UPDATE: Based on responses to this entry so far, I have added Radish Pickles and Hot Cumin-Pickled Summer Squash to the recipe database. I would like to also suggest that those of you with an excess of green beans check out my mom’s recipe for Dilly Beans. END UPDATE
The fact that a Gen-Xer (or maybe even a Nexter) has written a book about canning, a food preservation technique that has been around for centuries, just goes to show you how much attitudes toward food have changed.
I suspect that young Liana Krissoff is hoping to capitalize on a renewed interest in local foods, gardening, cooking and environmental sustainability with her new book, “Canning for a New Generation: Bold, Fresh Flavors for the Modern Pantry.” She’s a smart cookie.
Some of you have been canning food your entire life. Others, like me, watched our grandmothers and mothers can food but never thought to learn to do it ourselves. Why would we when we could run to the grocery store and pick up a can of peaches or tomatoes at a fairly cheap price? Why would we when we’ve got double-income households, kids to raise, errands to run (to the grocery store for canned peaches) and not much time left over?
But as we begin to realize what some of those processed and convenience foods are doing to our bodies and our quality of life, we’ve been rather quickly coming around to the old ways. Krissoff has been experimenting with some basic canning recipes to come up with new, exciting ideas. You’ll find some of grandma’s old standards, such as strawberry preserves, basic tomato sauce and pickled beets, in her book. But you’ll also find Strawberry Jam with Thai Herbs, Cocktail Onions, Pickled Fennel with Orange and Mint, Sushi Ginger, Blood Plum and Apple Jam with Rosewater, Creole Spiced Pickled Okra and more.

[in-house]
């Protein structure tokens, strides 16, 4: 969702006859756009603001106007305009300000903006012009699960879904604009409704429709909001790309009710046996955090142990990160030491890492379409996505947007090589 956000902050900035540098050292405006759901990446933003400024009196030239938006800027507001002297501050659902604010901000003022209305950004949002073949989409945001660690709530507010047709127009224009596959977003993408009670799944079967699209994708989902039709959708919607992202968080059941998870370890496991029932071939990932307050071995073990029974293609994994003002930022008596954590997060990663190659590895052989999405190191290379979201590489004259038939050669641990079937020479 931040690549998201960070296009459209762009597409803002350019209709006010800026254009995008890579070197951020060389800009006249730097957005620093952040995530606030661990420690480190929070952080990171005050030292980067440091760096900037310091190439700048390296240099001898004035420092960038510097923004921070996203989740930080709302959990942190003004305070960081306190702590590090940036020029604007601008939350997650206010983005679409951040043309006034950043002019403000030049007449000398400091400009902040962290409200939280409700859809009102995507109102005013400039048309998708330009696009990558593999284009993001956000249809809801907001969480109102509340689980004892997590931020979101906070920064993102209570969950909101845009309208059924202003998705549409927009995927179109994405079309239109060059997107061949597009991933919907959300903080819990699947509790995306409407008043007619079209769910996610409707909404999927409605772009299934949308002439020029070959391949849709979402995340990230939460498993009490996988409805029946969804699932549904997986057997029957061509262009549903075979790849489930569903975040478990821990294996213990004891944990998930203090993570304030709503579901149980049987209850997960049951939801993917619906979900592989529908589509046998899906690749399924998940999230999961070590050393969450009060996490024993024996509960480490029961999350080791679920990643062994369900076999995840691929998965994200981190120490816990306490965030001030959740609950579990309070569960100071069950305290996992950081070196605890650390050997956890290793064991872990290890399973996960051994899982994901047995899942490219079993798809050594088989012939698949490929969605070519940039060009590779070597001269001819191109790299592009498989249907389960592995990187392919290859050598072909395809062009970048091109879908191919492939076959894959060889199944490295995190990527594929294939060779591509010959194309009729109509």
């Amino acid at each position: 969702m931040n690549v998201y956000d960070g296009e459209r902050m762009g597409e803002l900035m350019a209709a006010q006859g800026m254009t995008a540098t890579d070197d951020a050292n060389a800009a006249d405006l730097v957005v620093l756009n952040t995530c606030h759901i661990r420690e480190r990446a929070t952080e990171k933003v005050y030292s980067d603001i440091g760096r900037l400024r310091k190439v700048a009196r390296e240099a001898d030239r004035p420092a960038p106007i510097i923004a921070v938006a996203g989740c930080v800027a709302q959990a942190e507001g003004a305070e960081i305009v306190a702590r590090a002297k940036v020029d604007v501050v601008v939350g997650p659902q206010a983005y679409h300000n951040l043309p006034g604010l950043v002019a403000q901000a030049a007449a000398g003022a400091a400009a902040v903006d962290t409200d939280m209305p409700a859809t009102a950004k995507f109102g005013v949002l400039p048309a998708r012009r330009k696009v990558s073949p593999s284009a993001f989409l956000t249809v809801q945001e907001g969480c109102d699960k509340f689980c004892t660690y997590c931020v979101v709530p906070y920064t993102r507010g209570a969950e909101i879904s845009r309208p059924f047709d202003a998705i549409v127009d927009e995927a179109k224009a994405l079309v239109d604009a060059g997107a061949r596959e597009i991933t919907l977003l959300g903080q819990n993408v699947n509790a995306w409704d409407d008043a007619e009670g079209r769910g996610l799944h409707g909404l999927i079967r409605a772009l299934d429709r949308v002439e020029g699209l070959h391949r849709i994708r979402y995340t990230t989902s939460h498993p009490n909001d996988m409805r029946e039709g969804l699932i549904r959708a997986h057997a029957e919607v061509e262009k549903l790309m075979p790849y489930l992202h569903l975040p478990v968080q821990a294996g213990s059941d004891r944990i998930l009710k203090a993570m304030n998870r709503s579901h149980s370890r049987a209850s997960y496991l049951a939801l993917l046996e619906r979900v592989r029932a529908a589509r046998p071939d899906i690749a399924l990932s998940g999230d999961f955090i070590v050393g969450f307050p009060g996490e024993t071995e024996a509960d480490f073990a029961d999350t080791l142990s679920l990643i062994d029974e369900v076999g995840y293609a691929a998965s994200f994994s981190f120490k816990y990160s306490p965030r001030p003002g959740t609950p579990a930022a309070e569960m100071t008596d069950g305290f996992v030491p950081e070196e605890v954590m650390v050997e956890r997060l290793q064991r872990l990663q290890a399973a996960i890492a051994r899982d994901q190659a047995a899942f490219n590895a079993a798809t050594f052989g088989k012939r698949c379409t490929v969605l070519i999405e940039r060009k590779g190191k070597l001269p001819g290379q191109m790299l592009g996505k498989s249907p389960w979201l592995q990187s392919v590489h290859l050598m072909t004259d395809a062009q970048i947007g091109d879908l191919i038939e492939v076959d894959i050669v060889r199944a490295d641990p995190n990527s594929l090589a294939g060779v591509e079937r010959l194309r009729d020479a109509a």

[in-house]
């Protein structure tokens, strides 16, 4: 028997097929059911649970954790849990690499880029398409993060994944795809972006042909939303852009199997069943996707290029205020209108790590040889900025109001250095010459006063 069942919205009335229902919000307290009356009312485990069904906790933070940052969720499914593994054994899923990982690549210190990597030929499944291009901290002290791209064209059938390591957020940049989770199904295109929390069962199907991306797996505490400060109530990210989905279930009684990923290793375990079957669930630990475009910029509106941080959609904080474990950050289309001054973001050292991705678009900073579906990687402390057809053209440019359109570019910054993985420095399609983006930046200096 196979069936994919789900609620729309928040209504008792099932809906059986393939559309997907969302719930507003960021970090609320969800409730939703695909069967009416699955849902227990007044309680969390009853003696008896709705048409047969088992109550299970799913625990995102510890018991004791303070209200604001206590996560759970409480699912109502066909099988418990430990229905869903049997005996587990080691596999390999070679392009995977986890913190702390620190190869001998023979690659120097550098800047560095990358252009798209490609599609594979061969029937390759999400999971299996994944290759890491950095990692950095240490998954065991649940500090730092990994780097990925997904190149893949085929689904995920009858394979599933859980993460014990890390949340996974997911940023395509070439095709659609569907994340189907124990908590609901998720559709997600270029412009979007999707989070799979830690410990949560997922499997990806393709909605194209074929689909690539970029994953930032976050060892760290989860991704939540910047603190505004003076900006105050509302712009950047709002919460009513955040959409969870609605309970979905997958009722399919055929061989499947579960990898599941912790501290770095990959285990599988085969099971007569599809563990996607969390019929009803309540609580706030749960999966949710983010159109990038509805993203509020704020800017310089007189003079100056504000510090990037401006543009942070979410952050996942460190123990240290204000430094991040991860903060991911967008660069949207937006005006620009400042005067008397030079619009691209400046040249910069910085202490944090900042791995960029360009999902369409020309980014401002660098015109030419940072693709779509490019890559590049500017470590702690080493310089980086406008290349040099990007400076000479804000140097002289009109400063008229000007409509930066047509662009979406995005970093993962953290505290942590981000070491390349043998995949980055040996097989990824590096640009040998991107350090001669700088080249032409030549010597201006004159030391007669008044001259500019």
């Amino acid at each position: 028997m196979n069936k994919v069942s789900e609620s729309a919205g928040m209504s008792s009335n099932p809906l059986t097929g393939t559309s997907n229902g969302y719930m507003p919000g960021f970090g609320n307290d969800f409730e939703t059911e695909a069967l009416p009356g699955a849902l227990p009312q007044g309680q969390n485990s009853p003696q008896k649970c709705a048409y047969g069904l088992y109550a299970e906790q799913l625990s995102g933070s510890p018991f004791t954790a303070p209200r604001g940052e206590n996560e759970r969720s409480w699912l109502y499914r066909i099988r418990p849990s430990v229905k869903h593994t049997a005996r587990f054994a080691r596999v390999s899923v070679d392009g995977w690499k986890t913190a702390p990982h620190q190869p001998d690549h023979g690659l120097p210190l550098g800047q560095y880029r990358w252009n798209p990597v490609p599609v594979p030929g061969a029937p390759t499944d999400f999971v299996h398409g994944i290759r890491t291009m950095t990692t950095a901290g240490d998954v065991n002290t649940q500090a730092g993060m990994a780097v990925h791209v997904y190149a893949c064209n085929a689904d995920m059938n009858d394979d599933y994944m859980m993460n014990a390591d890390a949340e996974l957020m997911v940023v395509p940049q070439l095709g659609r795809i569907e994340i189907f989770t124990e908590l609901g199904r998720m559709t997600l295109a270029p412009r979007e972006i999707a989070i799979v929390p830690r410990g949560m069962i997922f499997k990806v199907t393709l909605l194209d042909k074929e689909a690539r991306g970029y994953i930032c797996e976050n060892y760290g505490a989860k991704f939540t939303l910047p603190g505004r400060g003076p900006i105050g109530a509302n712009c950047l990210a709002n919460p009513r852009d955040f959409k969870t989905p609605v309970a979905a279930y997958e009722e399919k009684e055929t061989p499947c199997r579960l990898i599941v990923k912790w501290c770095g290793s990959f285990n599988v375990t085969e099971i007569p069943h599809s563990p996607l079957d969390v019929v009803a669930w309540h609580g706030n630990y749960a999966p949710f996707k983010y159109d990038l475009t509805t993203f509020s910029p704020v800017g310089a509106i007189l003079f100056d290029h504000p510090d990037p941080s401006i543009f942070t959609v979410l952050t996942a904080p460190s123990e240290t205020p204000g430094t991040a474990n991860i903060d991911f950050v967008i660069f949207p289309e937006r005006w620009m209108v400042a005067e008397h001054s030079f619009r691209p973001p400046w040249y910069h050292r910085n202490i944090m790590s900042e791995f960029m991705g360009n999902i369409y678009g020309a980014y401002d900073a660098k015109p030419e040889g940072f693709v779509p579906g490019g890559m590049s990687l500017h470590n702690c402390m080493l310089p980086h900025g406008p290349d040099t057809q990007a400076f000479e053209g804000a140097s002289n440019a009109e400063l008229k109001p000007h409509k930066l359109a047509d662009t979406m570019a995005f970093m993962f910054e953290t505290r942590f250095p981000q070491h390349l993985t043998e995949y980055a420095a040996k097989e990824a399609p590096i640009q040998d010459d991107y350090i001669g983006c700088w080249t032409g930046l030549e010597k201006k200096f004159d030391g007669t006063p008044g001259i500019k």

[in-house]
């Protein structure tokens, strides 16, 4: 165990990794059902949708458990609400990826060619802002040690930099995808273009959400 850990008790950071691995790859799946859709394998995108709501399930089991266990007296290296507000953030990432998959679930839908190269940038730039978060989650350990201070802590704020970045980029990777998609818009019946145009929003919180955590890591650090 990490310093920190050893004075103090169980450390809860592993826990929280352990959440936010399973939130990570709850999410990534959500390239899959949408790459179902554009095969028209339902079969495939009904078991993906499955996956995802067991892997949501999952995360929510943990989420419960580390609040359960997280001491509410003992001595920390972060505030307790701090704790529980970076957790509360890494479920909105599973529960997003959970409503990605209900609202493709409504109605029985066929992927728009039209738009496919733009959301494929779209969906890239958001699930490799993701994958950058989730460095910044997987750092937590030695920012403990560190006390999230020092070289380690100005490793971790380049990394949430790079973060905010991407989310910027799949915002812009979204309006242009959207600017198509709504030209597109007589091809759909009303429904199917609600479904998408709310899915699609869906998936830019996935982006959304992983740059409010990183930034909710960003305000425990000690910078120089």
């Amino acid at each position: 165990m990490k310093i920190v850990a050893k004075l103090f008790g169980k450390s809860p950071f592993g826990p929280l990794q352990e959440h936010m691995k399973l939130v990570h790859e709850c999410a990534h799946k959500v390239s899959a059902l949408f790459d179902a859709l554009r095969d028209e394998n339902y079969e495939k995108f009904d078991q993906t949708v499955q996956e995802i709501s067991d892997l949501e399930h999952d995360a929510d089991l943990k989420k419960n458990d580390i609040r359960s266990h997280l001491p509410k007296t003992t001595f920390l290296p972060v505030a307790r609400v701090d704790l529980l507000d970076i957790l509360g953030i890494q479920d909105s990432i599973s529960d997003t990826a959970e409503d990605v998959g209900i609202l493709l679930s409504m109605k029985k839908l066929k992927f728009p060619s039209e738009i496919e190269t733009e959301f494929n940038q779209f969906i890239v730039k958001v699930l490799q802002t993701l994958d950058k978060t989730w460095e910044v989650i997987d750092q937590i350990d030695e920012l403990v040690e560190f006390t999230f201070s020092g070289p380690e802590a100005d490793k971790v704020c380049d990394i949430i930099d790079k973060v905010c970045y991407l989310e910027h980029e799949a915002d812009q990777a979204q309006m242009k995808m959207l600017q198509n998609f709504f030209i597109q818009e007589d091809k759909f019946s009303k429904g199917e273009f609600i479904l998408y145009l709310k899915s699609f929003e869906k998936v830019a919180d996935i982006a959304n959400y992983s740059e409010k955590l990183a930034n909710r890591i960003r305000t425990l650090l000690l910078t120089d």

I could go on and on about the amazing recipes in this book. And not only does Krissoff include canning recipes; she also includes recipes for dishes you can make with the canned products. So at the very least, you’ve got the most unusual and delicious relish tray on the block. At the most, you can incorporate a wealth of new and fabulous recipes into your repertoire. Oh, and there are even several pages of pretty, punch-out jar labels in the back.
The book sells for about $16.50 on Amazon.com. I usually just pick a recipe and share it on the blog, but today I would like to know if there is any particular kind of produce you all have in mass quantities? Anything you need to preserve but are looking for a twist on the usual old method? Let me know and I’ll add some recipes to the database and link them up on the blog here.